If you’ve been around horses long enough, then you’ve probably witnessed a scenario like this: a middle-aged woman buys a very expensive horse but shortly thereafter becomes afraid to ride the animal. Then the woman’s coach takes over the ride until the horse becomes more “rideable.” And sometimes the woman never feels safe in the saddle and that horse gets sold, and she goes horse shopping again and repeats the ordeal.
Confession: I’ve been that woman.
It certainly doesn’t happen to all women riders; many continue to be brave and are able to ride young or difficult horses and enjoy the experience for their entire lives. For me, one bad fall in my late thirties that required surgery pretty much robbed me of my confidence. Since then, I’ve bought and sold four warmblood dressage horses, eventually owning one that suits me the most.
But I still can’t hit the trails without taking my life into my hands. Likewise, snow sliding off an arena roof, a line of trees, water, a bag of shavings/wheelbarrow/standard/etc. that moved from one location to another overnight, or any object blowing in the wind and I’m hanging on for dear life as my horse does a 180 spin-and-bolt. In the ring he’s fabulous, but at this stage in my riding “career” I don’t have a goal to compete, and I get bored of circles and half-passes faster than my horse does.
That’s why shows like Yellowstone make me envious, and I fantasize about mounting up on a western saddle and galloping across fields, crossing rivers, and just walking along a trail in the summer and being able to relax on a quiet, trustworthy mount.
And I’m not alone. There’s a market for well-trained western horses that are geared towards women like me. South of the border, the Sankey family in Wyoming have devoted themselves to finding these horses and bringing them to one place for female buyers. Cowgirl Cadillacs is an auction that began in 2018 and takes place every February in Wickenburg, Arizona. “Horses from ladies, for ladies” is the motto on the homepage, and pretty much sums up what’s special about this niche sale. This year marks the introduction of a summer Cowgirl Cadillac sale, June 16-17 in Sheridan, Wyoming.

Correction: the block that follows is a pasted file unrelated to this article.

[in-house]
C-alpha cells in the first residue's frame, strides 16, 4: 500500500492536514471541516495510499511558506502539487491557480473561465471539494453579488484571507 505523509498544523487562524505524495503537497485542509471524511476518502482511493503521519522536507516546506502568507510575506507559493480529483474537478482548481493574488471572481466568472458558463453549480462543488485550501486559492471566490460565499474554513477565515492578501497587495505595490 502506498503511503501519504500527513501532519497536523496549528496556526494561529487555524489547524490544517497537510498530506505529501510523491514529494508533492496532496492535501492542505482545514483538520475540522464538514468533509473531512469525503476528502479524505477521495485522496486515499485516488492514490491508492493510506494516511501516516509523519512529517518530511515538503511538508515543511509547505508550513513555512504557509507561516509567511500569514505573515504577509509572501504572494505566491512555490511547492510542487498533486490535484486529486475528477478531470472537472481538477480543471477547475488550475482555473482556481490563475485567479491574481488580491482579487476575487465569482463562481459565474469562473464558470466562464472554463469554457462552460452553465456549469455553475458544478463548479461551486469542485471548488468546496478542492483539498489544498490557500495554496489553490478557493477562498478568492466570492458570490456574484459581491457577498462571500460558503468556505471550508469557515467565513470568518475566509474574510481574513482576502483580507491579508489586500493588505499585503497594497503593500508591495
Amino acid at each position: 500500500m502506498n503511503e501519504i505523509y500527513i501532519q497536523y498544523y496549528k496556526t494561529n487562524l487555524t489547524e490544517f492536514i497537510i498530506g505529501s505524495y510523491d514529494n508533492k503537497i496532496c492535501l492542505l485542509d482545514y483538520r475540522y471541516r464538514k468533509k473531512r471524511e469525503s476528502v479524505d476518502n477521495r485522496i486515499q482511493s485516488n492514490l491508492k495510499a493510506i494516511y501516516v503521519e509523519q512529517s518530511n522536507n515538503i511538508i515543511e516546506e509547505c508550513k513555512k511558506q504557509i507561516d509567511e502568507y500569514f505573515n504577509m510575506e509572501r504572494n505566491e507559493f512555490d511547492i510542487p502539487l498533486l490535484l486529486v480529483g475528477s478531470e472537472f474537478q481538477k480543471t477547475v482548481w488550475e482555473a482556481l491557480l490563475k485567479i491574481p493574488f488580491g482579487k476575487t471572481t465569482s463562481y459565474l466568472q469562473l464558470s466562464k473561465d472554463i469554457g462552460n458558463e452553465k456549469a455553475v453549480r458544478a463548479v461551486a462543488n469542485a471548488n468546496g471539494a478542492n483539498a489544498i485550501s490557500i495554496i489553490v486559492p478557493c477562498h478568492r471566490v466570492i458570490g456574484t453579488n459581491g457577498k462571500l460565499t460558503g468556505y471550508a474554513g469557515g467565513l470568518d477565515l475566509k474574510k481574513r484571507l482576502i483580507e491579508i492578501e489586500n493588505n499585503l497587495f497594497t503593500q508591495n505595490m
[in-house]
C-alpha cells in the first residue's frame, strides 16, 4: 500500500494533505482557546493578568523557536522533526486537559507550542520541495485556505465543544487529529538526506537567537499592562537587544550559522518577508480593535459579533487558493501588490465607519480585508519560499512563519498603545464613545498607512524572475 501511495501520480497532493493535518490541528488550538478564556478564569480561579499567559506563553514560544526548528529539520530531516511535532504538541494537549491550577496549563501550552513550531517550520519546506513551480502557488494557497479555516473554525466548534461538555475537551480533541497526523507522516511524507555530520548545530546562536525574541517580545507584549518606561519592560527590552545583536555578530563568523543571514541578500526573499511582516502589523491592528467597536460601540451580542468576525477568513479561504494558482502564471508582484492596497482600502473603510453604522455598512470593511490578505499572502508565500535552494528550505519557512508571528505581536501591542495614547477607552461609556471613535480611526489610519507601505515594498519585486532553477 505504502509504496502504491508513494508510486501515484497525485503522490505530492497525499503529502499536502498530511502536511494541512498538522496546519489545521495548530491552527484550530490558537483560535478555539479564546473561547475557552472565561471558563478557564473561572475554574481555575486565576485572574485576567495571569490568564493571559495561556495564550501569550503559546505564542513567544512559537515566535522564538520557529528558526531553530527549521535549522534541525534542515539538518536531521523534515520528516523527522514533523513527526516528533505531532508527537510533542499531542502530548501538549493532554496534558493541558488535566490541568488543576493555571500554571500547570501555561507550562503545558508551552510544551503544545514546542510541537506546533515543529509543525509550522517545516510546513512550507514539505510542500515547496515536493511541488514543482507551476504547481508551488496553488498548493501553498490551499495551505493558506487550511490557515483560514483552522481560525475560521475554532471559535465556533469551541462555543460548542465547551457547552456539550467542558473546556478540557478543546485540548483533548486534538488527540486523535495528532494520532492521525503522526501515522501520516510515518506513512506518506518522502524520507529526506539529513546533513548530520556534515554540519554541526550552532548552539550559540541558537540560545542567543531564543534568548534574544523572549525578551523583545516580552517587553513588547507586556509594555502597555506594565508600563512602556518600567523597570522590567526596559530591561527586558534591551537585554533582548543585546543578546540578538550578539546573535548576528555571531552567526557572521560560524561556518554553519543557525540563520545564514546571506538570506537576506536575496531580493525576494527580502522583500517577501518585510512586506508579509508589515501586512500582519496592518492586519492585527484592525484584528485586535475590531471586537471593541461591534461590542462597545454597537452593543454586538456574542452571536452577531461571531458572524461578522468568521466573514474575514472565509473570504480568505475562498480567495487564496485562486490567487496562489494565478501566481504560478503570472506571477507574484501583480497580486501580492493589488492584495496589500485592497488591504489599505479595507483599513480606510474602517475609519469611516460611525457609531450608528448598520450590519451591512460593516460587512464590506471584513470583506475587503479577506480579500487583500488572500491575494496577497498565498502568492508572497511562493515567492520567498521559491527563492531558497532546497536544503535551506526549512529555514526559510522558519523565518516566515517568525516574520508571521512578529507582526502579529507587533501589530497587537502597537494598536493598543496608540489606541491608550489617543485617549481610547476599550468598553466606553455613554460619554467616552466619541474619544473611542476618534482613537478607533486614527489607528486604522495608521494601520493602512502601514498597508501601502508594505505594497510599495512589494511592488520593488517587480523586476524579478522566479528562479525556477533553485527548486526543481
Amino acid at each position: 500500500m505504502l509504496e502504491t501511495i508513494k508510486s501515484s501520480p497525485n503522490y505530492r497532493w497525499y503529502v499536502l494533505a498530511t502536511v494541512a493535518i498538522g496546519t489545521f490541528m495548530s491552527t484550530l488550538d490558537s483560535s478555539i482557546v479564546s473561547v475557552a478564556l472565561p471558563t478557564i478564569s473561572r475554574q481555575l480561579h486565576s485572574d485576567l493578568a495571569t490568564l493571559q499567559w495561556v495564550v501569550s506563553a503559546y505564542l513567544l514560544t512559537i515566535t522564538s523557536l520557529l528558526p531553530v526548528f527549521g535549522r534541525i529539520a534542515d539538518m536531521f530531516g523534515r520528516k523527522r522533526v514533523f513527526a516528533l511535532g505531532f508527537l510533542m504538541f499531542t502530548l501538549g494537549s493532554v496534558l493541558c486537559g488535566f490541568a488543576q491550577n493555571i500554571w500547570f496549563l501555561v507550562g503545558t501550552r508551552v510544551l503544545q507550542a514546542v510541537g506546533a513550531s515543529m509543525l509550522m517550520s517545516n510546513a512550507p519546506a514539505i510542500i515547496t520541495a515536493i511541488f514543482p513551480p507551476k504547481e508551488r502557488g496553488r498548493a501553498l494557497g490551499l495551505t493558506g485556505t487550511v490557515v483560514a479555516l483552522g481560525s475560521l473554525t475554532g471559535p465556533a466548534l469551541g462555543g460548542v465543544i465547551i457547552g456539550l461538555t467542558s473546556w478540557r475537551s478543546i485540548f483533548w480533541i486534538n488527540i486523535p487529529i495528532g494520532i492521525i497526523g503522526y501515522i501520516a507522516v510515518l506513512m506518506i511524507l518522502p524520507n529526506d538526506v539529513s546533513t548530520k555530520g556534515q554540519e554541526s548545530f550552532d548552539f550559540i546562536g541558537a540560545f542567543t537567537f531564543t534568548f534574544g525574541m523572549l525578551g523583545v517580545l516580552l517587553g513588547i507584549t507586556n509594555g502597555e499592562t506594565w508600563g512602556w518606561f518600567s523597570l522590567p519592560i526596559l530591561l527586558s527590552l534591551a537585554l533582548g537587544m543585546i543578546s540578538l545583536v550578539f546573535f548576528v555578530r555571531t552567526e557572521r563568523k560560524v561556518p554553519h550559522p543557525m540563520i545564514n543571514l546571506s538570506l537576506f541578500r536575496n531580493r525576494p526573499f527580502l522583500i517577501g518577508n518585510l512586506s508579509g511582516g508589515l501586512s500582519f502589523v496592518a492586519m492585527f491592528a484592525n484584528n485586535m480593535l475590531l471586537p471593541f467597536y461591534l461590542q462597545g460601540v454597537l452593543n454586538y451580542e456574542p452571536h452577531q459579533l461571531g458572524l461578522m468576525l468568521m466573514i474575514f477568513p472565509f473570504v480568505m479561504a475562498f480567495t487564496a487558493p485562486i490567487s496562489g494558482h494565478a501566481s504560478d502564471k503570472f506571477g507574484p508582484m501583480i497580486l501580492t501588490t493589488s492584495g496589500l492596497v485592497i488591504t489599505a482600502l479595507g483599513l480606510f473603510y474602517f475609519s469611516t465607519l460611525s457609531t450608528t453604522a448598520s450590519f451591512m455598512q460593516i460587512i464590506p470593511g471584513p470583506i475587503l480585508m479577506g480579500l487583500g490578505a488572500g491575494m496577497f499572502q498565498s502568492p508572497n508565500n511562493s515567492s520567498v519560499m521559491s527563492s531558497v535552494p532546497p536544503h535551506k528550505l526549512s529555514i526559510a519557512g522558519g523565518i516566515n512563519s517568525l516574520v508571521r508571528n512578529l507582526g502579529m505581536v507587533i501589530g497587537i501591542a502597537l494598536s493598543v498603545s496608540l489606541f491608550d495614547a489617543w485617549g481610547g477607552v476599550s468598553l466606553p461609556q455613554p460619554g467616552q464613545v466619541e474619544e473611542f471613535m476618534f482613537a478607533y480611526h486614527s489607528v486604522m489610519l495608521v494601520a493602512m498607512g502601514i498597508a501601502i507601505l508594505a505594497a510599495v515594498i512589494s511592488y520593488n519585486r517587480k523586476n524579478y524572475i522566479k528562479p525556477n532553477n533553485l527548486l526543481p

“The ideal Cowgirl Cadillac horse is safe, gentle, classy and beautiful,” says Ryan Sankey, who runs the auction with her parents, Ike and Roberta. Ike, a lifelong rodeo rider and cowboy, is the director of the sales and he screens all the horses, while Roberta does the bookkeeping and paperwork. Ryan works hard at the marketing and public relations, including social media, and when she isn’t working on auction stuff, she’s working for her brother’s rodeo company in Montana.
I stumbled across the Cowgirl Cadillac Instagram account and was intrigued. The idea seemed simple; women train horses for women, and yet it was the first auction of its kind I’d heard of. I asked Ryan why she thinks the idea struck a chord with buyers. “I think it’s twofold. One, there’s a degree of intimidation to auctions for a lot of people, not just women, and then combine that with if you’re a woman and you’re a little unsure about the auction process to start with, then to talk to some man you don’t know, I think there’s a lot of women who don’t like that idea at all,” she says.
“The other component of it is women tend to have a different training perspective than men do. And what women are looking for in horses also tends to be a bit different. And so, when you can put a woman to a woman as far as the horse goes, they seem to make more of a connection.”